Once I thought of Bessie Wessel with some pity, a victim of her times, when women were permitted to study, but not to enjoy a full, satisfying career. Men, like Bessie’s husband, Herman, would pursue success in the world, while the ladies, God bless ‘em, tended the comforts that would enable the men to fight the good fight. Then I saw Bessie’s self portrait at Ran Gallery, painted in her mature years. In it she looks straight ahead with calm, sure, straight-backed complaisance, …and a touch of iron.
Along with so much of art history in the Cincinnati area, Bessie and Herman were Art Academy of Cincinnati people. He became dean of the school and Bessie taught there, until she found herself so caught up in the personal problems of her students, that she became unable to think of her own concerns. It was there, though, that she and Herman deepened their friendship, eventually marrying.
Herman made his mark on the times by becoming president of the Cincinnati Art Club, then a strictly male organization located on Fourth Street in Cincinnati, and Bessie had joined the Woman’s Art Club while still a student. Both ardently supported new organizations furthering artists and the arts, while continuing to paint until their deaths.
Bessie had never shared Herman’s admiration for the “modern” trends in painting which began to appear in the U.S. during the 20’s and 30’s. However, her “mosaic” style paintings, three of which are included in the Ran exhibit, nod at Prendergast’s segmented style of painting. These are painted on dark green window shades. Shades were inexpensive, easily available, and conveniently provided an appropriate ground for her Maine landscapes, as well as one included of the harbor at St. Tropez. The couple usually summered in Maine, and both produced works featuring the clear light and seaside subjects from that location. Window shades , at that time, were usually canvas or other heavy woven material, adding an easily perceived texture to the images.
Native Americans were a popular subject at the time, and Bessie succumbed to the genre. While others, Farney, Sharp, etc., concentrated on the fierce light of the west, Bessie painted her Indians in dignified portraits with the same knowledgeable hand that she applied to the other of her 200 plus portraits. These lack something of Bessie’s usual involvement , possibly due to the unfamiliar personalities. The most admired of Bessie’s talents was the ability to portray her subjects with a nearly tangible insight. This didn’t alter her style, concerned much with paint quality, but it did bring to her portraits an added element that many portraitists miss.
Two of the pieces in this show are especially interesting. “Mary Snow” a small 20” x 24” oil, is a soft, young African-American, painted with a gentle concern that tells of the artist’s connection with the girl. She poses obediently, possibly a bit leery of the situation. “Mary Snow” is one of those paintings which makes the visitor wish to know more about her secrets.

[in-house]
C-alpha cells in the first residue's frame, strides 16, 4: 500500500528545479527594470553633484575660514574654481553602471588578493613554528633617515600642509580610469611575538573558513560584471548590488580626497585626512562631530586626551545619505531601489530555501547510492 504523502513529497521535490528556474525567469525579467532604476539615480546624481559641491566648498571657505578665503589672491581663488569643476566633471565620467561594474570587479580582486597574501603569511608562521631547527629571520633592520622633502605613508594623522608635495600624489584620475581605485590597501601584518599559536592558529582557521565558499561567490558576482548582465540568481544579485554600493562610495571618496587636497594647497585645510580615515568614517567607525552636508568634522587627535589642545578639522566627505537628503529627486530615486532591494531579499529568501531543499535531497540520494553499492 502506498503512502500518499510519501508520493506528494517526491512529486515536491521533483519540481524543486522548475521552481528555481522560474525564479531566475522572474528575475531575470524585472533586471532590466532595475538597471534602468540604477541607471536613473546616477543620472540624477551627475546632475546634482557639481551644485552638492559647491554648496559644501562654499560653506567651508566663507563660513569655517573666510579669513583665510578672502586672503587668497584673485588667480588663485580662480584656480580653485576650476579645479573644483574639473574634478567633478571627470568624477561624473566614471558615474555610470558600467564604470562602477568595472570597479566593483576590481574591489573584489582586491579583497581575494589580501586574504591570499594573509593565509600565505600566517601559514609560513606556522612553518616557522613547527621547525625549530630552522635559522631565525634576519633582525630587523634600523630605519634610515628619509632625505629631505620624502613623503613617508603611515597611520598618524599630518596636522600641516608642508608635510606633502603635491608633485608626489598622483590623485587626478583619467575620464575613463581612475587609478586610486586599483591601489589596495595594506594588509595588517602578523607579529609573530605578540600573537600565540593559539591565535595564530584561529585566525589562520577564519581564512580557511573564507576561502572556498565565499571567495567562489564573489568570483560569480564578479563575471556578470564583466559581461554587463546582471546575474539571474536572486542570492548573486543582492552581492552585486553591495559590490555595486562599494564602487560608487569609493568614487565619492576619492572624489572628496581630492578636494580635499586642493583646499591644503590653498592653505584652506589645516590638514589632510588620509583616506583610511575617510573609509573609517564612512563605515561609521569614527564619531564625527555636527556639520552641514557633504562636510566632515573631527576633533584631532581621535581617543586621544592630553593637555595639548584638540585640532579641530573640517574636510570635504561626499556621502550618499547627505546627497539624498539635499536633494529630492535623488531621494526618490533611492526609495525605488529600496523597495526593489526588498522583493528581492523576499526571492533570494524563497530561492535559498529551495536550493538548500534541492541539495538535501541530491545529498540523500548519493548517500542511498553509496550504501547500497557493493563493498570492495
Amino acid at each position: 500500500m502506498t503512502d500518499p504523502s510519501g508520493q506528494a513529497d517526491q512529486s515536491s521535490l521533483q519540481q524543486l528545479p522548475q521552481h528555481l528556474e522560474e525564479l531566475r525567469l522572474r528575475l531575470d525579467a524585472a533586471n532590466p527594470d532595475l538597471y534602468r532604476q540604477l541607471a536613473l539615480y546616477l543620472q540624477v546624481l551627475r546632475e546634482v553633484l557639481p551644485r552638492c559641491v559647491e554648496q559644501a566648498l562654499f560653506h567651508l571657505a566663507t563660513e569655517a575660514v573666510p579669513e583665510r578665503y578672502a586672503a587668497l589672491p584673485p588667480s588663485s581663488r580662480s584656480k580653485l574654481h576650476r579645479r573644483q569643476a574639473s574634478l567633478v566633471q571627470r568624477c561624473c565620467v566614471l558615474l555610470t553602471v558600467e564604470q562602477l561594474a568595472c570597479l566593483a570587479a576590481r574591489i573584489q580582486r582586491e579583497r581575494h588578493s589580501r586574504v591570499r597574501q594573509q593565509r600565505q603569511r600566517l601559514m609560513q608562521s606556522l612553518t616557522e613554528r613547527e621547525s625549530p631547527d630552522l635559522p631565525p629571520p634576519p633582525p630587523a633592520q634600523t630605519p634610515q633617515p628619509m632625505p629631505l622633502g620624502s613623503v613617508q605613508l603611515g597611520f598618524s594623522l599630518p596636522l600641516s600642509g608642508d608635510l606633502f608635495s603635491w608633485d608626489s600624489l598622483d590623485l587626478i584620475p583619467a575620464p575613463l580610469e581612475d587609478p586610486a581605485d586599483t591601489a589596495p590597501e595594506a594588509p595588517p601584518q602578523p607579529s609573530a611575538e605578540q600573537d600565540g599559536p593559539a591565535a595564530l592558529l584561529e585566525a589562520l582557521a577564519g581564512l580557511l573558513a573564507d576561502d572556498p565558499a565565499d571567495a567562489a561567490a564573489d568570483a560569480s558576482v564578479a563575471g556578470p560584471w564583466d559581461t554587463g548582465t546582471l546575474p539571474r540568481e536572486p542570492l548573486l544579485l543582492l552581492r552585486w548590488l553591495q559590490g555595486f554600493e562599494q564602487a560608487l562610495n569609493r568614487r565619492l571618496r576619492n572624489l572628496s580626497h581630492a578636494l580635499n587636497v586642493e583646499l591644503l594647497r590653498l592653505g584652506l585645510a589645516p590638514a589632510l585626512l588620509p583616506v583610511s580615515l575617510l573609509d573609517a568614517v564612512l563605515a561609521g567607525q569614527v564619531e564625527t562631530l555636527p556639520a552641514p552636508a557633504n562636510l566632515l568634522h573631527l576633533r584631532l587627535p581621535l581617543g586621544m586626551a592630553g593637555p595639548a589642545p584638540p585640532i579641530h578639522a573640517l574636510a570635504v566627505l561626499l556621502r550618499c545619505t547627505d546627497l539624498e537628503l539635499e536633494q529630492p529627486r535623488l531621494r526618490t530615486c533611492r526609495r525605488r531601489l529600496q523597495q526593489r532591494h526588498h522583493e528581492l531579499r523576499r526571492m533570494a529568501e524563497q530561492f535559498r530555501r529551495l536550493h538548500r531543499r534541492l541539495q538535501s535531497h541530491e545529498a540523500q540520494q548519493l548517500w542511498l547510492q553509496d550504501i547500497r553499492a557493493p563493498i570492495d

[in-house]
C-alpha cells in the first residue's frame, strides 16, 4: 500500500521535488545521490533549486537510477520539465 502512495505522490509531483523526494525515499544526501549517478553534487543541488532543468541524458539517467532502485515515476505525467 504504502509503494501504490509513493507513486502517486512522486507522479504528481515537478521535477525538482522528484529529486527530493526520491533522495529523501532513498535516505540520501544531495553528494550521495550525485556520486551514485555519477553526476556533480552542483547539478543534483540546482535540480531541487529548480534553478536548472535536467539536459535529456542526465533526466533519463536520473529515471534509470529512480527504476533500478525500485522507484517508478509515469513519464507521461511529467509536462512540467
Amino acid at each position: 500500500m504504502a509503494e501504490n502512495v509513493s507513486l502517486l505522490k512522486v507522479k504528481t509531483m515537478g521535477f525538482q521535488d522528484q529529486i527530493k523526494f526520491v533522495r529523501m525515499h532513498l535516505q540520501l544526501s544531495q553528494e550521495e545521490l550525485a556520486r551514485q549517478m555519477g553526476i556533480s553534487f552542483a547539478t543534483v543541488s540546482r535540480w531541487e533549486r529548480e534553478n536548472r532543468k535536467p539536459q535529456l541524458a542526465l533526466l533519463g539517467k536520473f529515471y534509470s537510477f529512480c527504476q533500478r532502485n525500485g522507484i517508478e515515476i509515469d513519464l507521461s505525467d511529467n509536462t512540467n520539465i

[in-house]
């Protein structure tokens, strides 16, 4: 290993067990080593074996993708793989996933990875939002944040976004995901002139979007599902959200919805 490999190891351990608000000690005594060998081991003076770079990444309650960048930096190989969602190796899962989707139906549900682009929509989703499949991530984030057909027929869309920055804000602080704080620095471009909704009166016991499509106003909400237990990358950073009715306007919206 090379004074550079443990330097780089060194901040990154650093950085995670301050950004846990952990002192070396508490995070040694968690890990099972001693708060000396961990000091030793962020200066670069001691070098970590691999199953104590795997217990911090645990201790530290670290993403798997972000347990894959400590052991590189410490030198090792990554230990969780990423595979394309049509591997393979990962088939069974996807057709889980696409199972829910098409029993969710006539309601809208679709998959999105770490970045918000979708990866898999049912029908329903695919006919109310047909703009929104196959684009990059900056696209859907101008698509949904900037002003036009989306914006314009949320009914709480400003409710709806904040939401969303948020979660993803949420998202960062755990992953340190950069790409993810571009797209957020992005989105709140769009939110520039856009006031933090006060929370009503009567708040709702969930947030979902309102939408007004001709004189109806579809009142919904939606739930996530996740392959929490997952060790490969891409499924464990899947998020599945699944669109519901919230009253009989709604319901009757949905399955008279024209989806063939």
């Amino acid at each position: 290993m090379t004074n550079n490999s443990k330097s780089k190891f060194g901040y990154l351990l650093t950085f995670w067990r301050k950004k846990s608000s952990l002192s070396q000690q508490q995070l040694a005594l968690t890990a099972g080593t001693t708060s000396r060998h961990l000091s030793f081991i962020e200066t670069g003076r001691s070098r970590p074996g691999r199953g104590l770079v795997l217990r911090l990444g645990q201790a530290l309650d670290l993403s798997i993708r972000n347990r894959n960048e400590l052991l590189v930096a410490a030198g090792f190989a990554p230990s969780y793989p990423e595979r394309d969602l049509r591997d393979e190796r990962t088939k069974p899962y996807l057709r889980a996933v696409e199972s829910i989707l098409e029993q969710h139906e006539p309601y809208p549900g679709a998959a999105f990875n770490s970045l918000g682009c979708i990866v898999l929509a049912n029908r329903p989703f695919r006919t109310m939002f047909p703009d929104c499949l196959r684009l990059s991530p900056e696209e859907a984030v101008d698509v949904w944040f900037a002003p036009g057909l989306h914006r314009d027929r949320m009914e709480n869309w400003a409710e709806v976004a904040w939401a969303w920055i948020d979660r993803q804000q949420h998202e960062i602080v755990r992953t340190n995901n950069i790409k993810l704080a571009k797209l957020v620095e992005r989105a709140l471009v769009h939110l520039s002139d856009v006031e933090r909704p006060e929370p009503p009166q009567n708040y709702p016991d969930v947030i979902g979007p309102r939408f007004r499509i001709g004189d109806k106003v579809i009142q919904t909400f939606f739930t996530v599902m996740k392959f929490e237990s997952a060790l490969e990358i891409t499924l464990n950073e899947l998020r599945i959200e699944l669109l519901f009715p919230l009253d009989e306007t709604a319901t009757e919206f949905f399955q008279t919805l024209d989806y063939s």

The other is “The Red Coat”. While Bessie made her lack of interest in modern art quite clear, this painting starts nudging many of the innovative trends of the time. In particular is a small slash of medium turquoise where the “V” of the coat meets the young model’s cleavage. Added to the strong rendering and color of the woman, it seems to push Bessie a bit toward Matisse, or possibly Van Gogh. It is a quite deliberate mark, fresh and brash, and impossible to exist as a “happy accident”.
There are many pieces in Bessie’s landscapes, an area which provided a relaxed opportunity to play with paint, which seem to deny her aversion to the new art styles. There is nothing chancy in any of these paintings, but there is a definite feeling that she felt a freedom to escape her training with a little fling now and then into the fads of modernism.
The Cincinnati area is fortunate to have continued its interest in the history of art in this region. Nearly all of the admired women painters of the past are both revered and cared for in collections and writings, as are the records of practicing arts organizations, some still plying their support today. Among them are, the Cincinnati Art Club and the oldest continuing women’s group in the country, the 119 year old Woman’s Art Club.
While on the subject of continuing support, this is the 35th anniversary year of the Mary Ran Gallery. It’s not an easy business to maintain, but Ran has chosen to keep the historic masters of our area available to the public, both as a public service and a private pleasure. Congratulations.
There is a fine book now available at the public library, “Herman and Bessie Wessel, At Home and Abroad” by Carol A. Cyran from which the photos that accompany this article were taken. For a true journey of this remarkable couple’s lives and art, I heartily endorse it, along with this exhibit of Bessie’s work at Ran Gallery through November 12.
– Fran Watson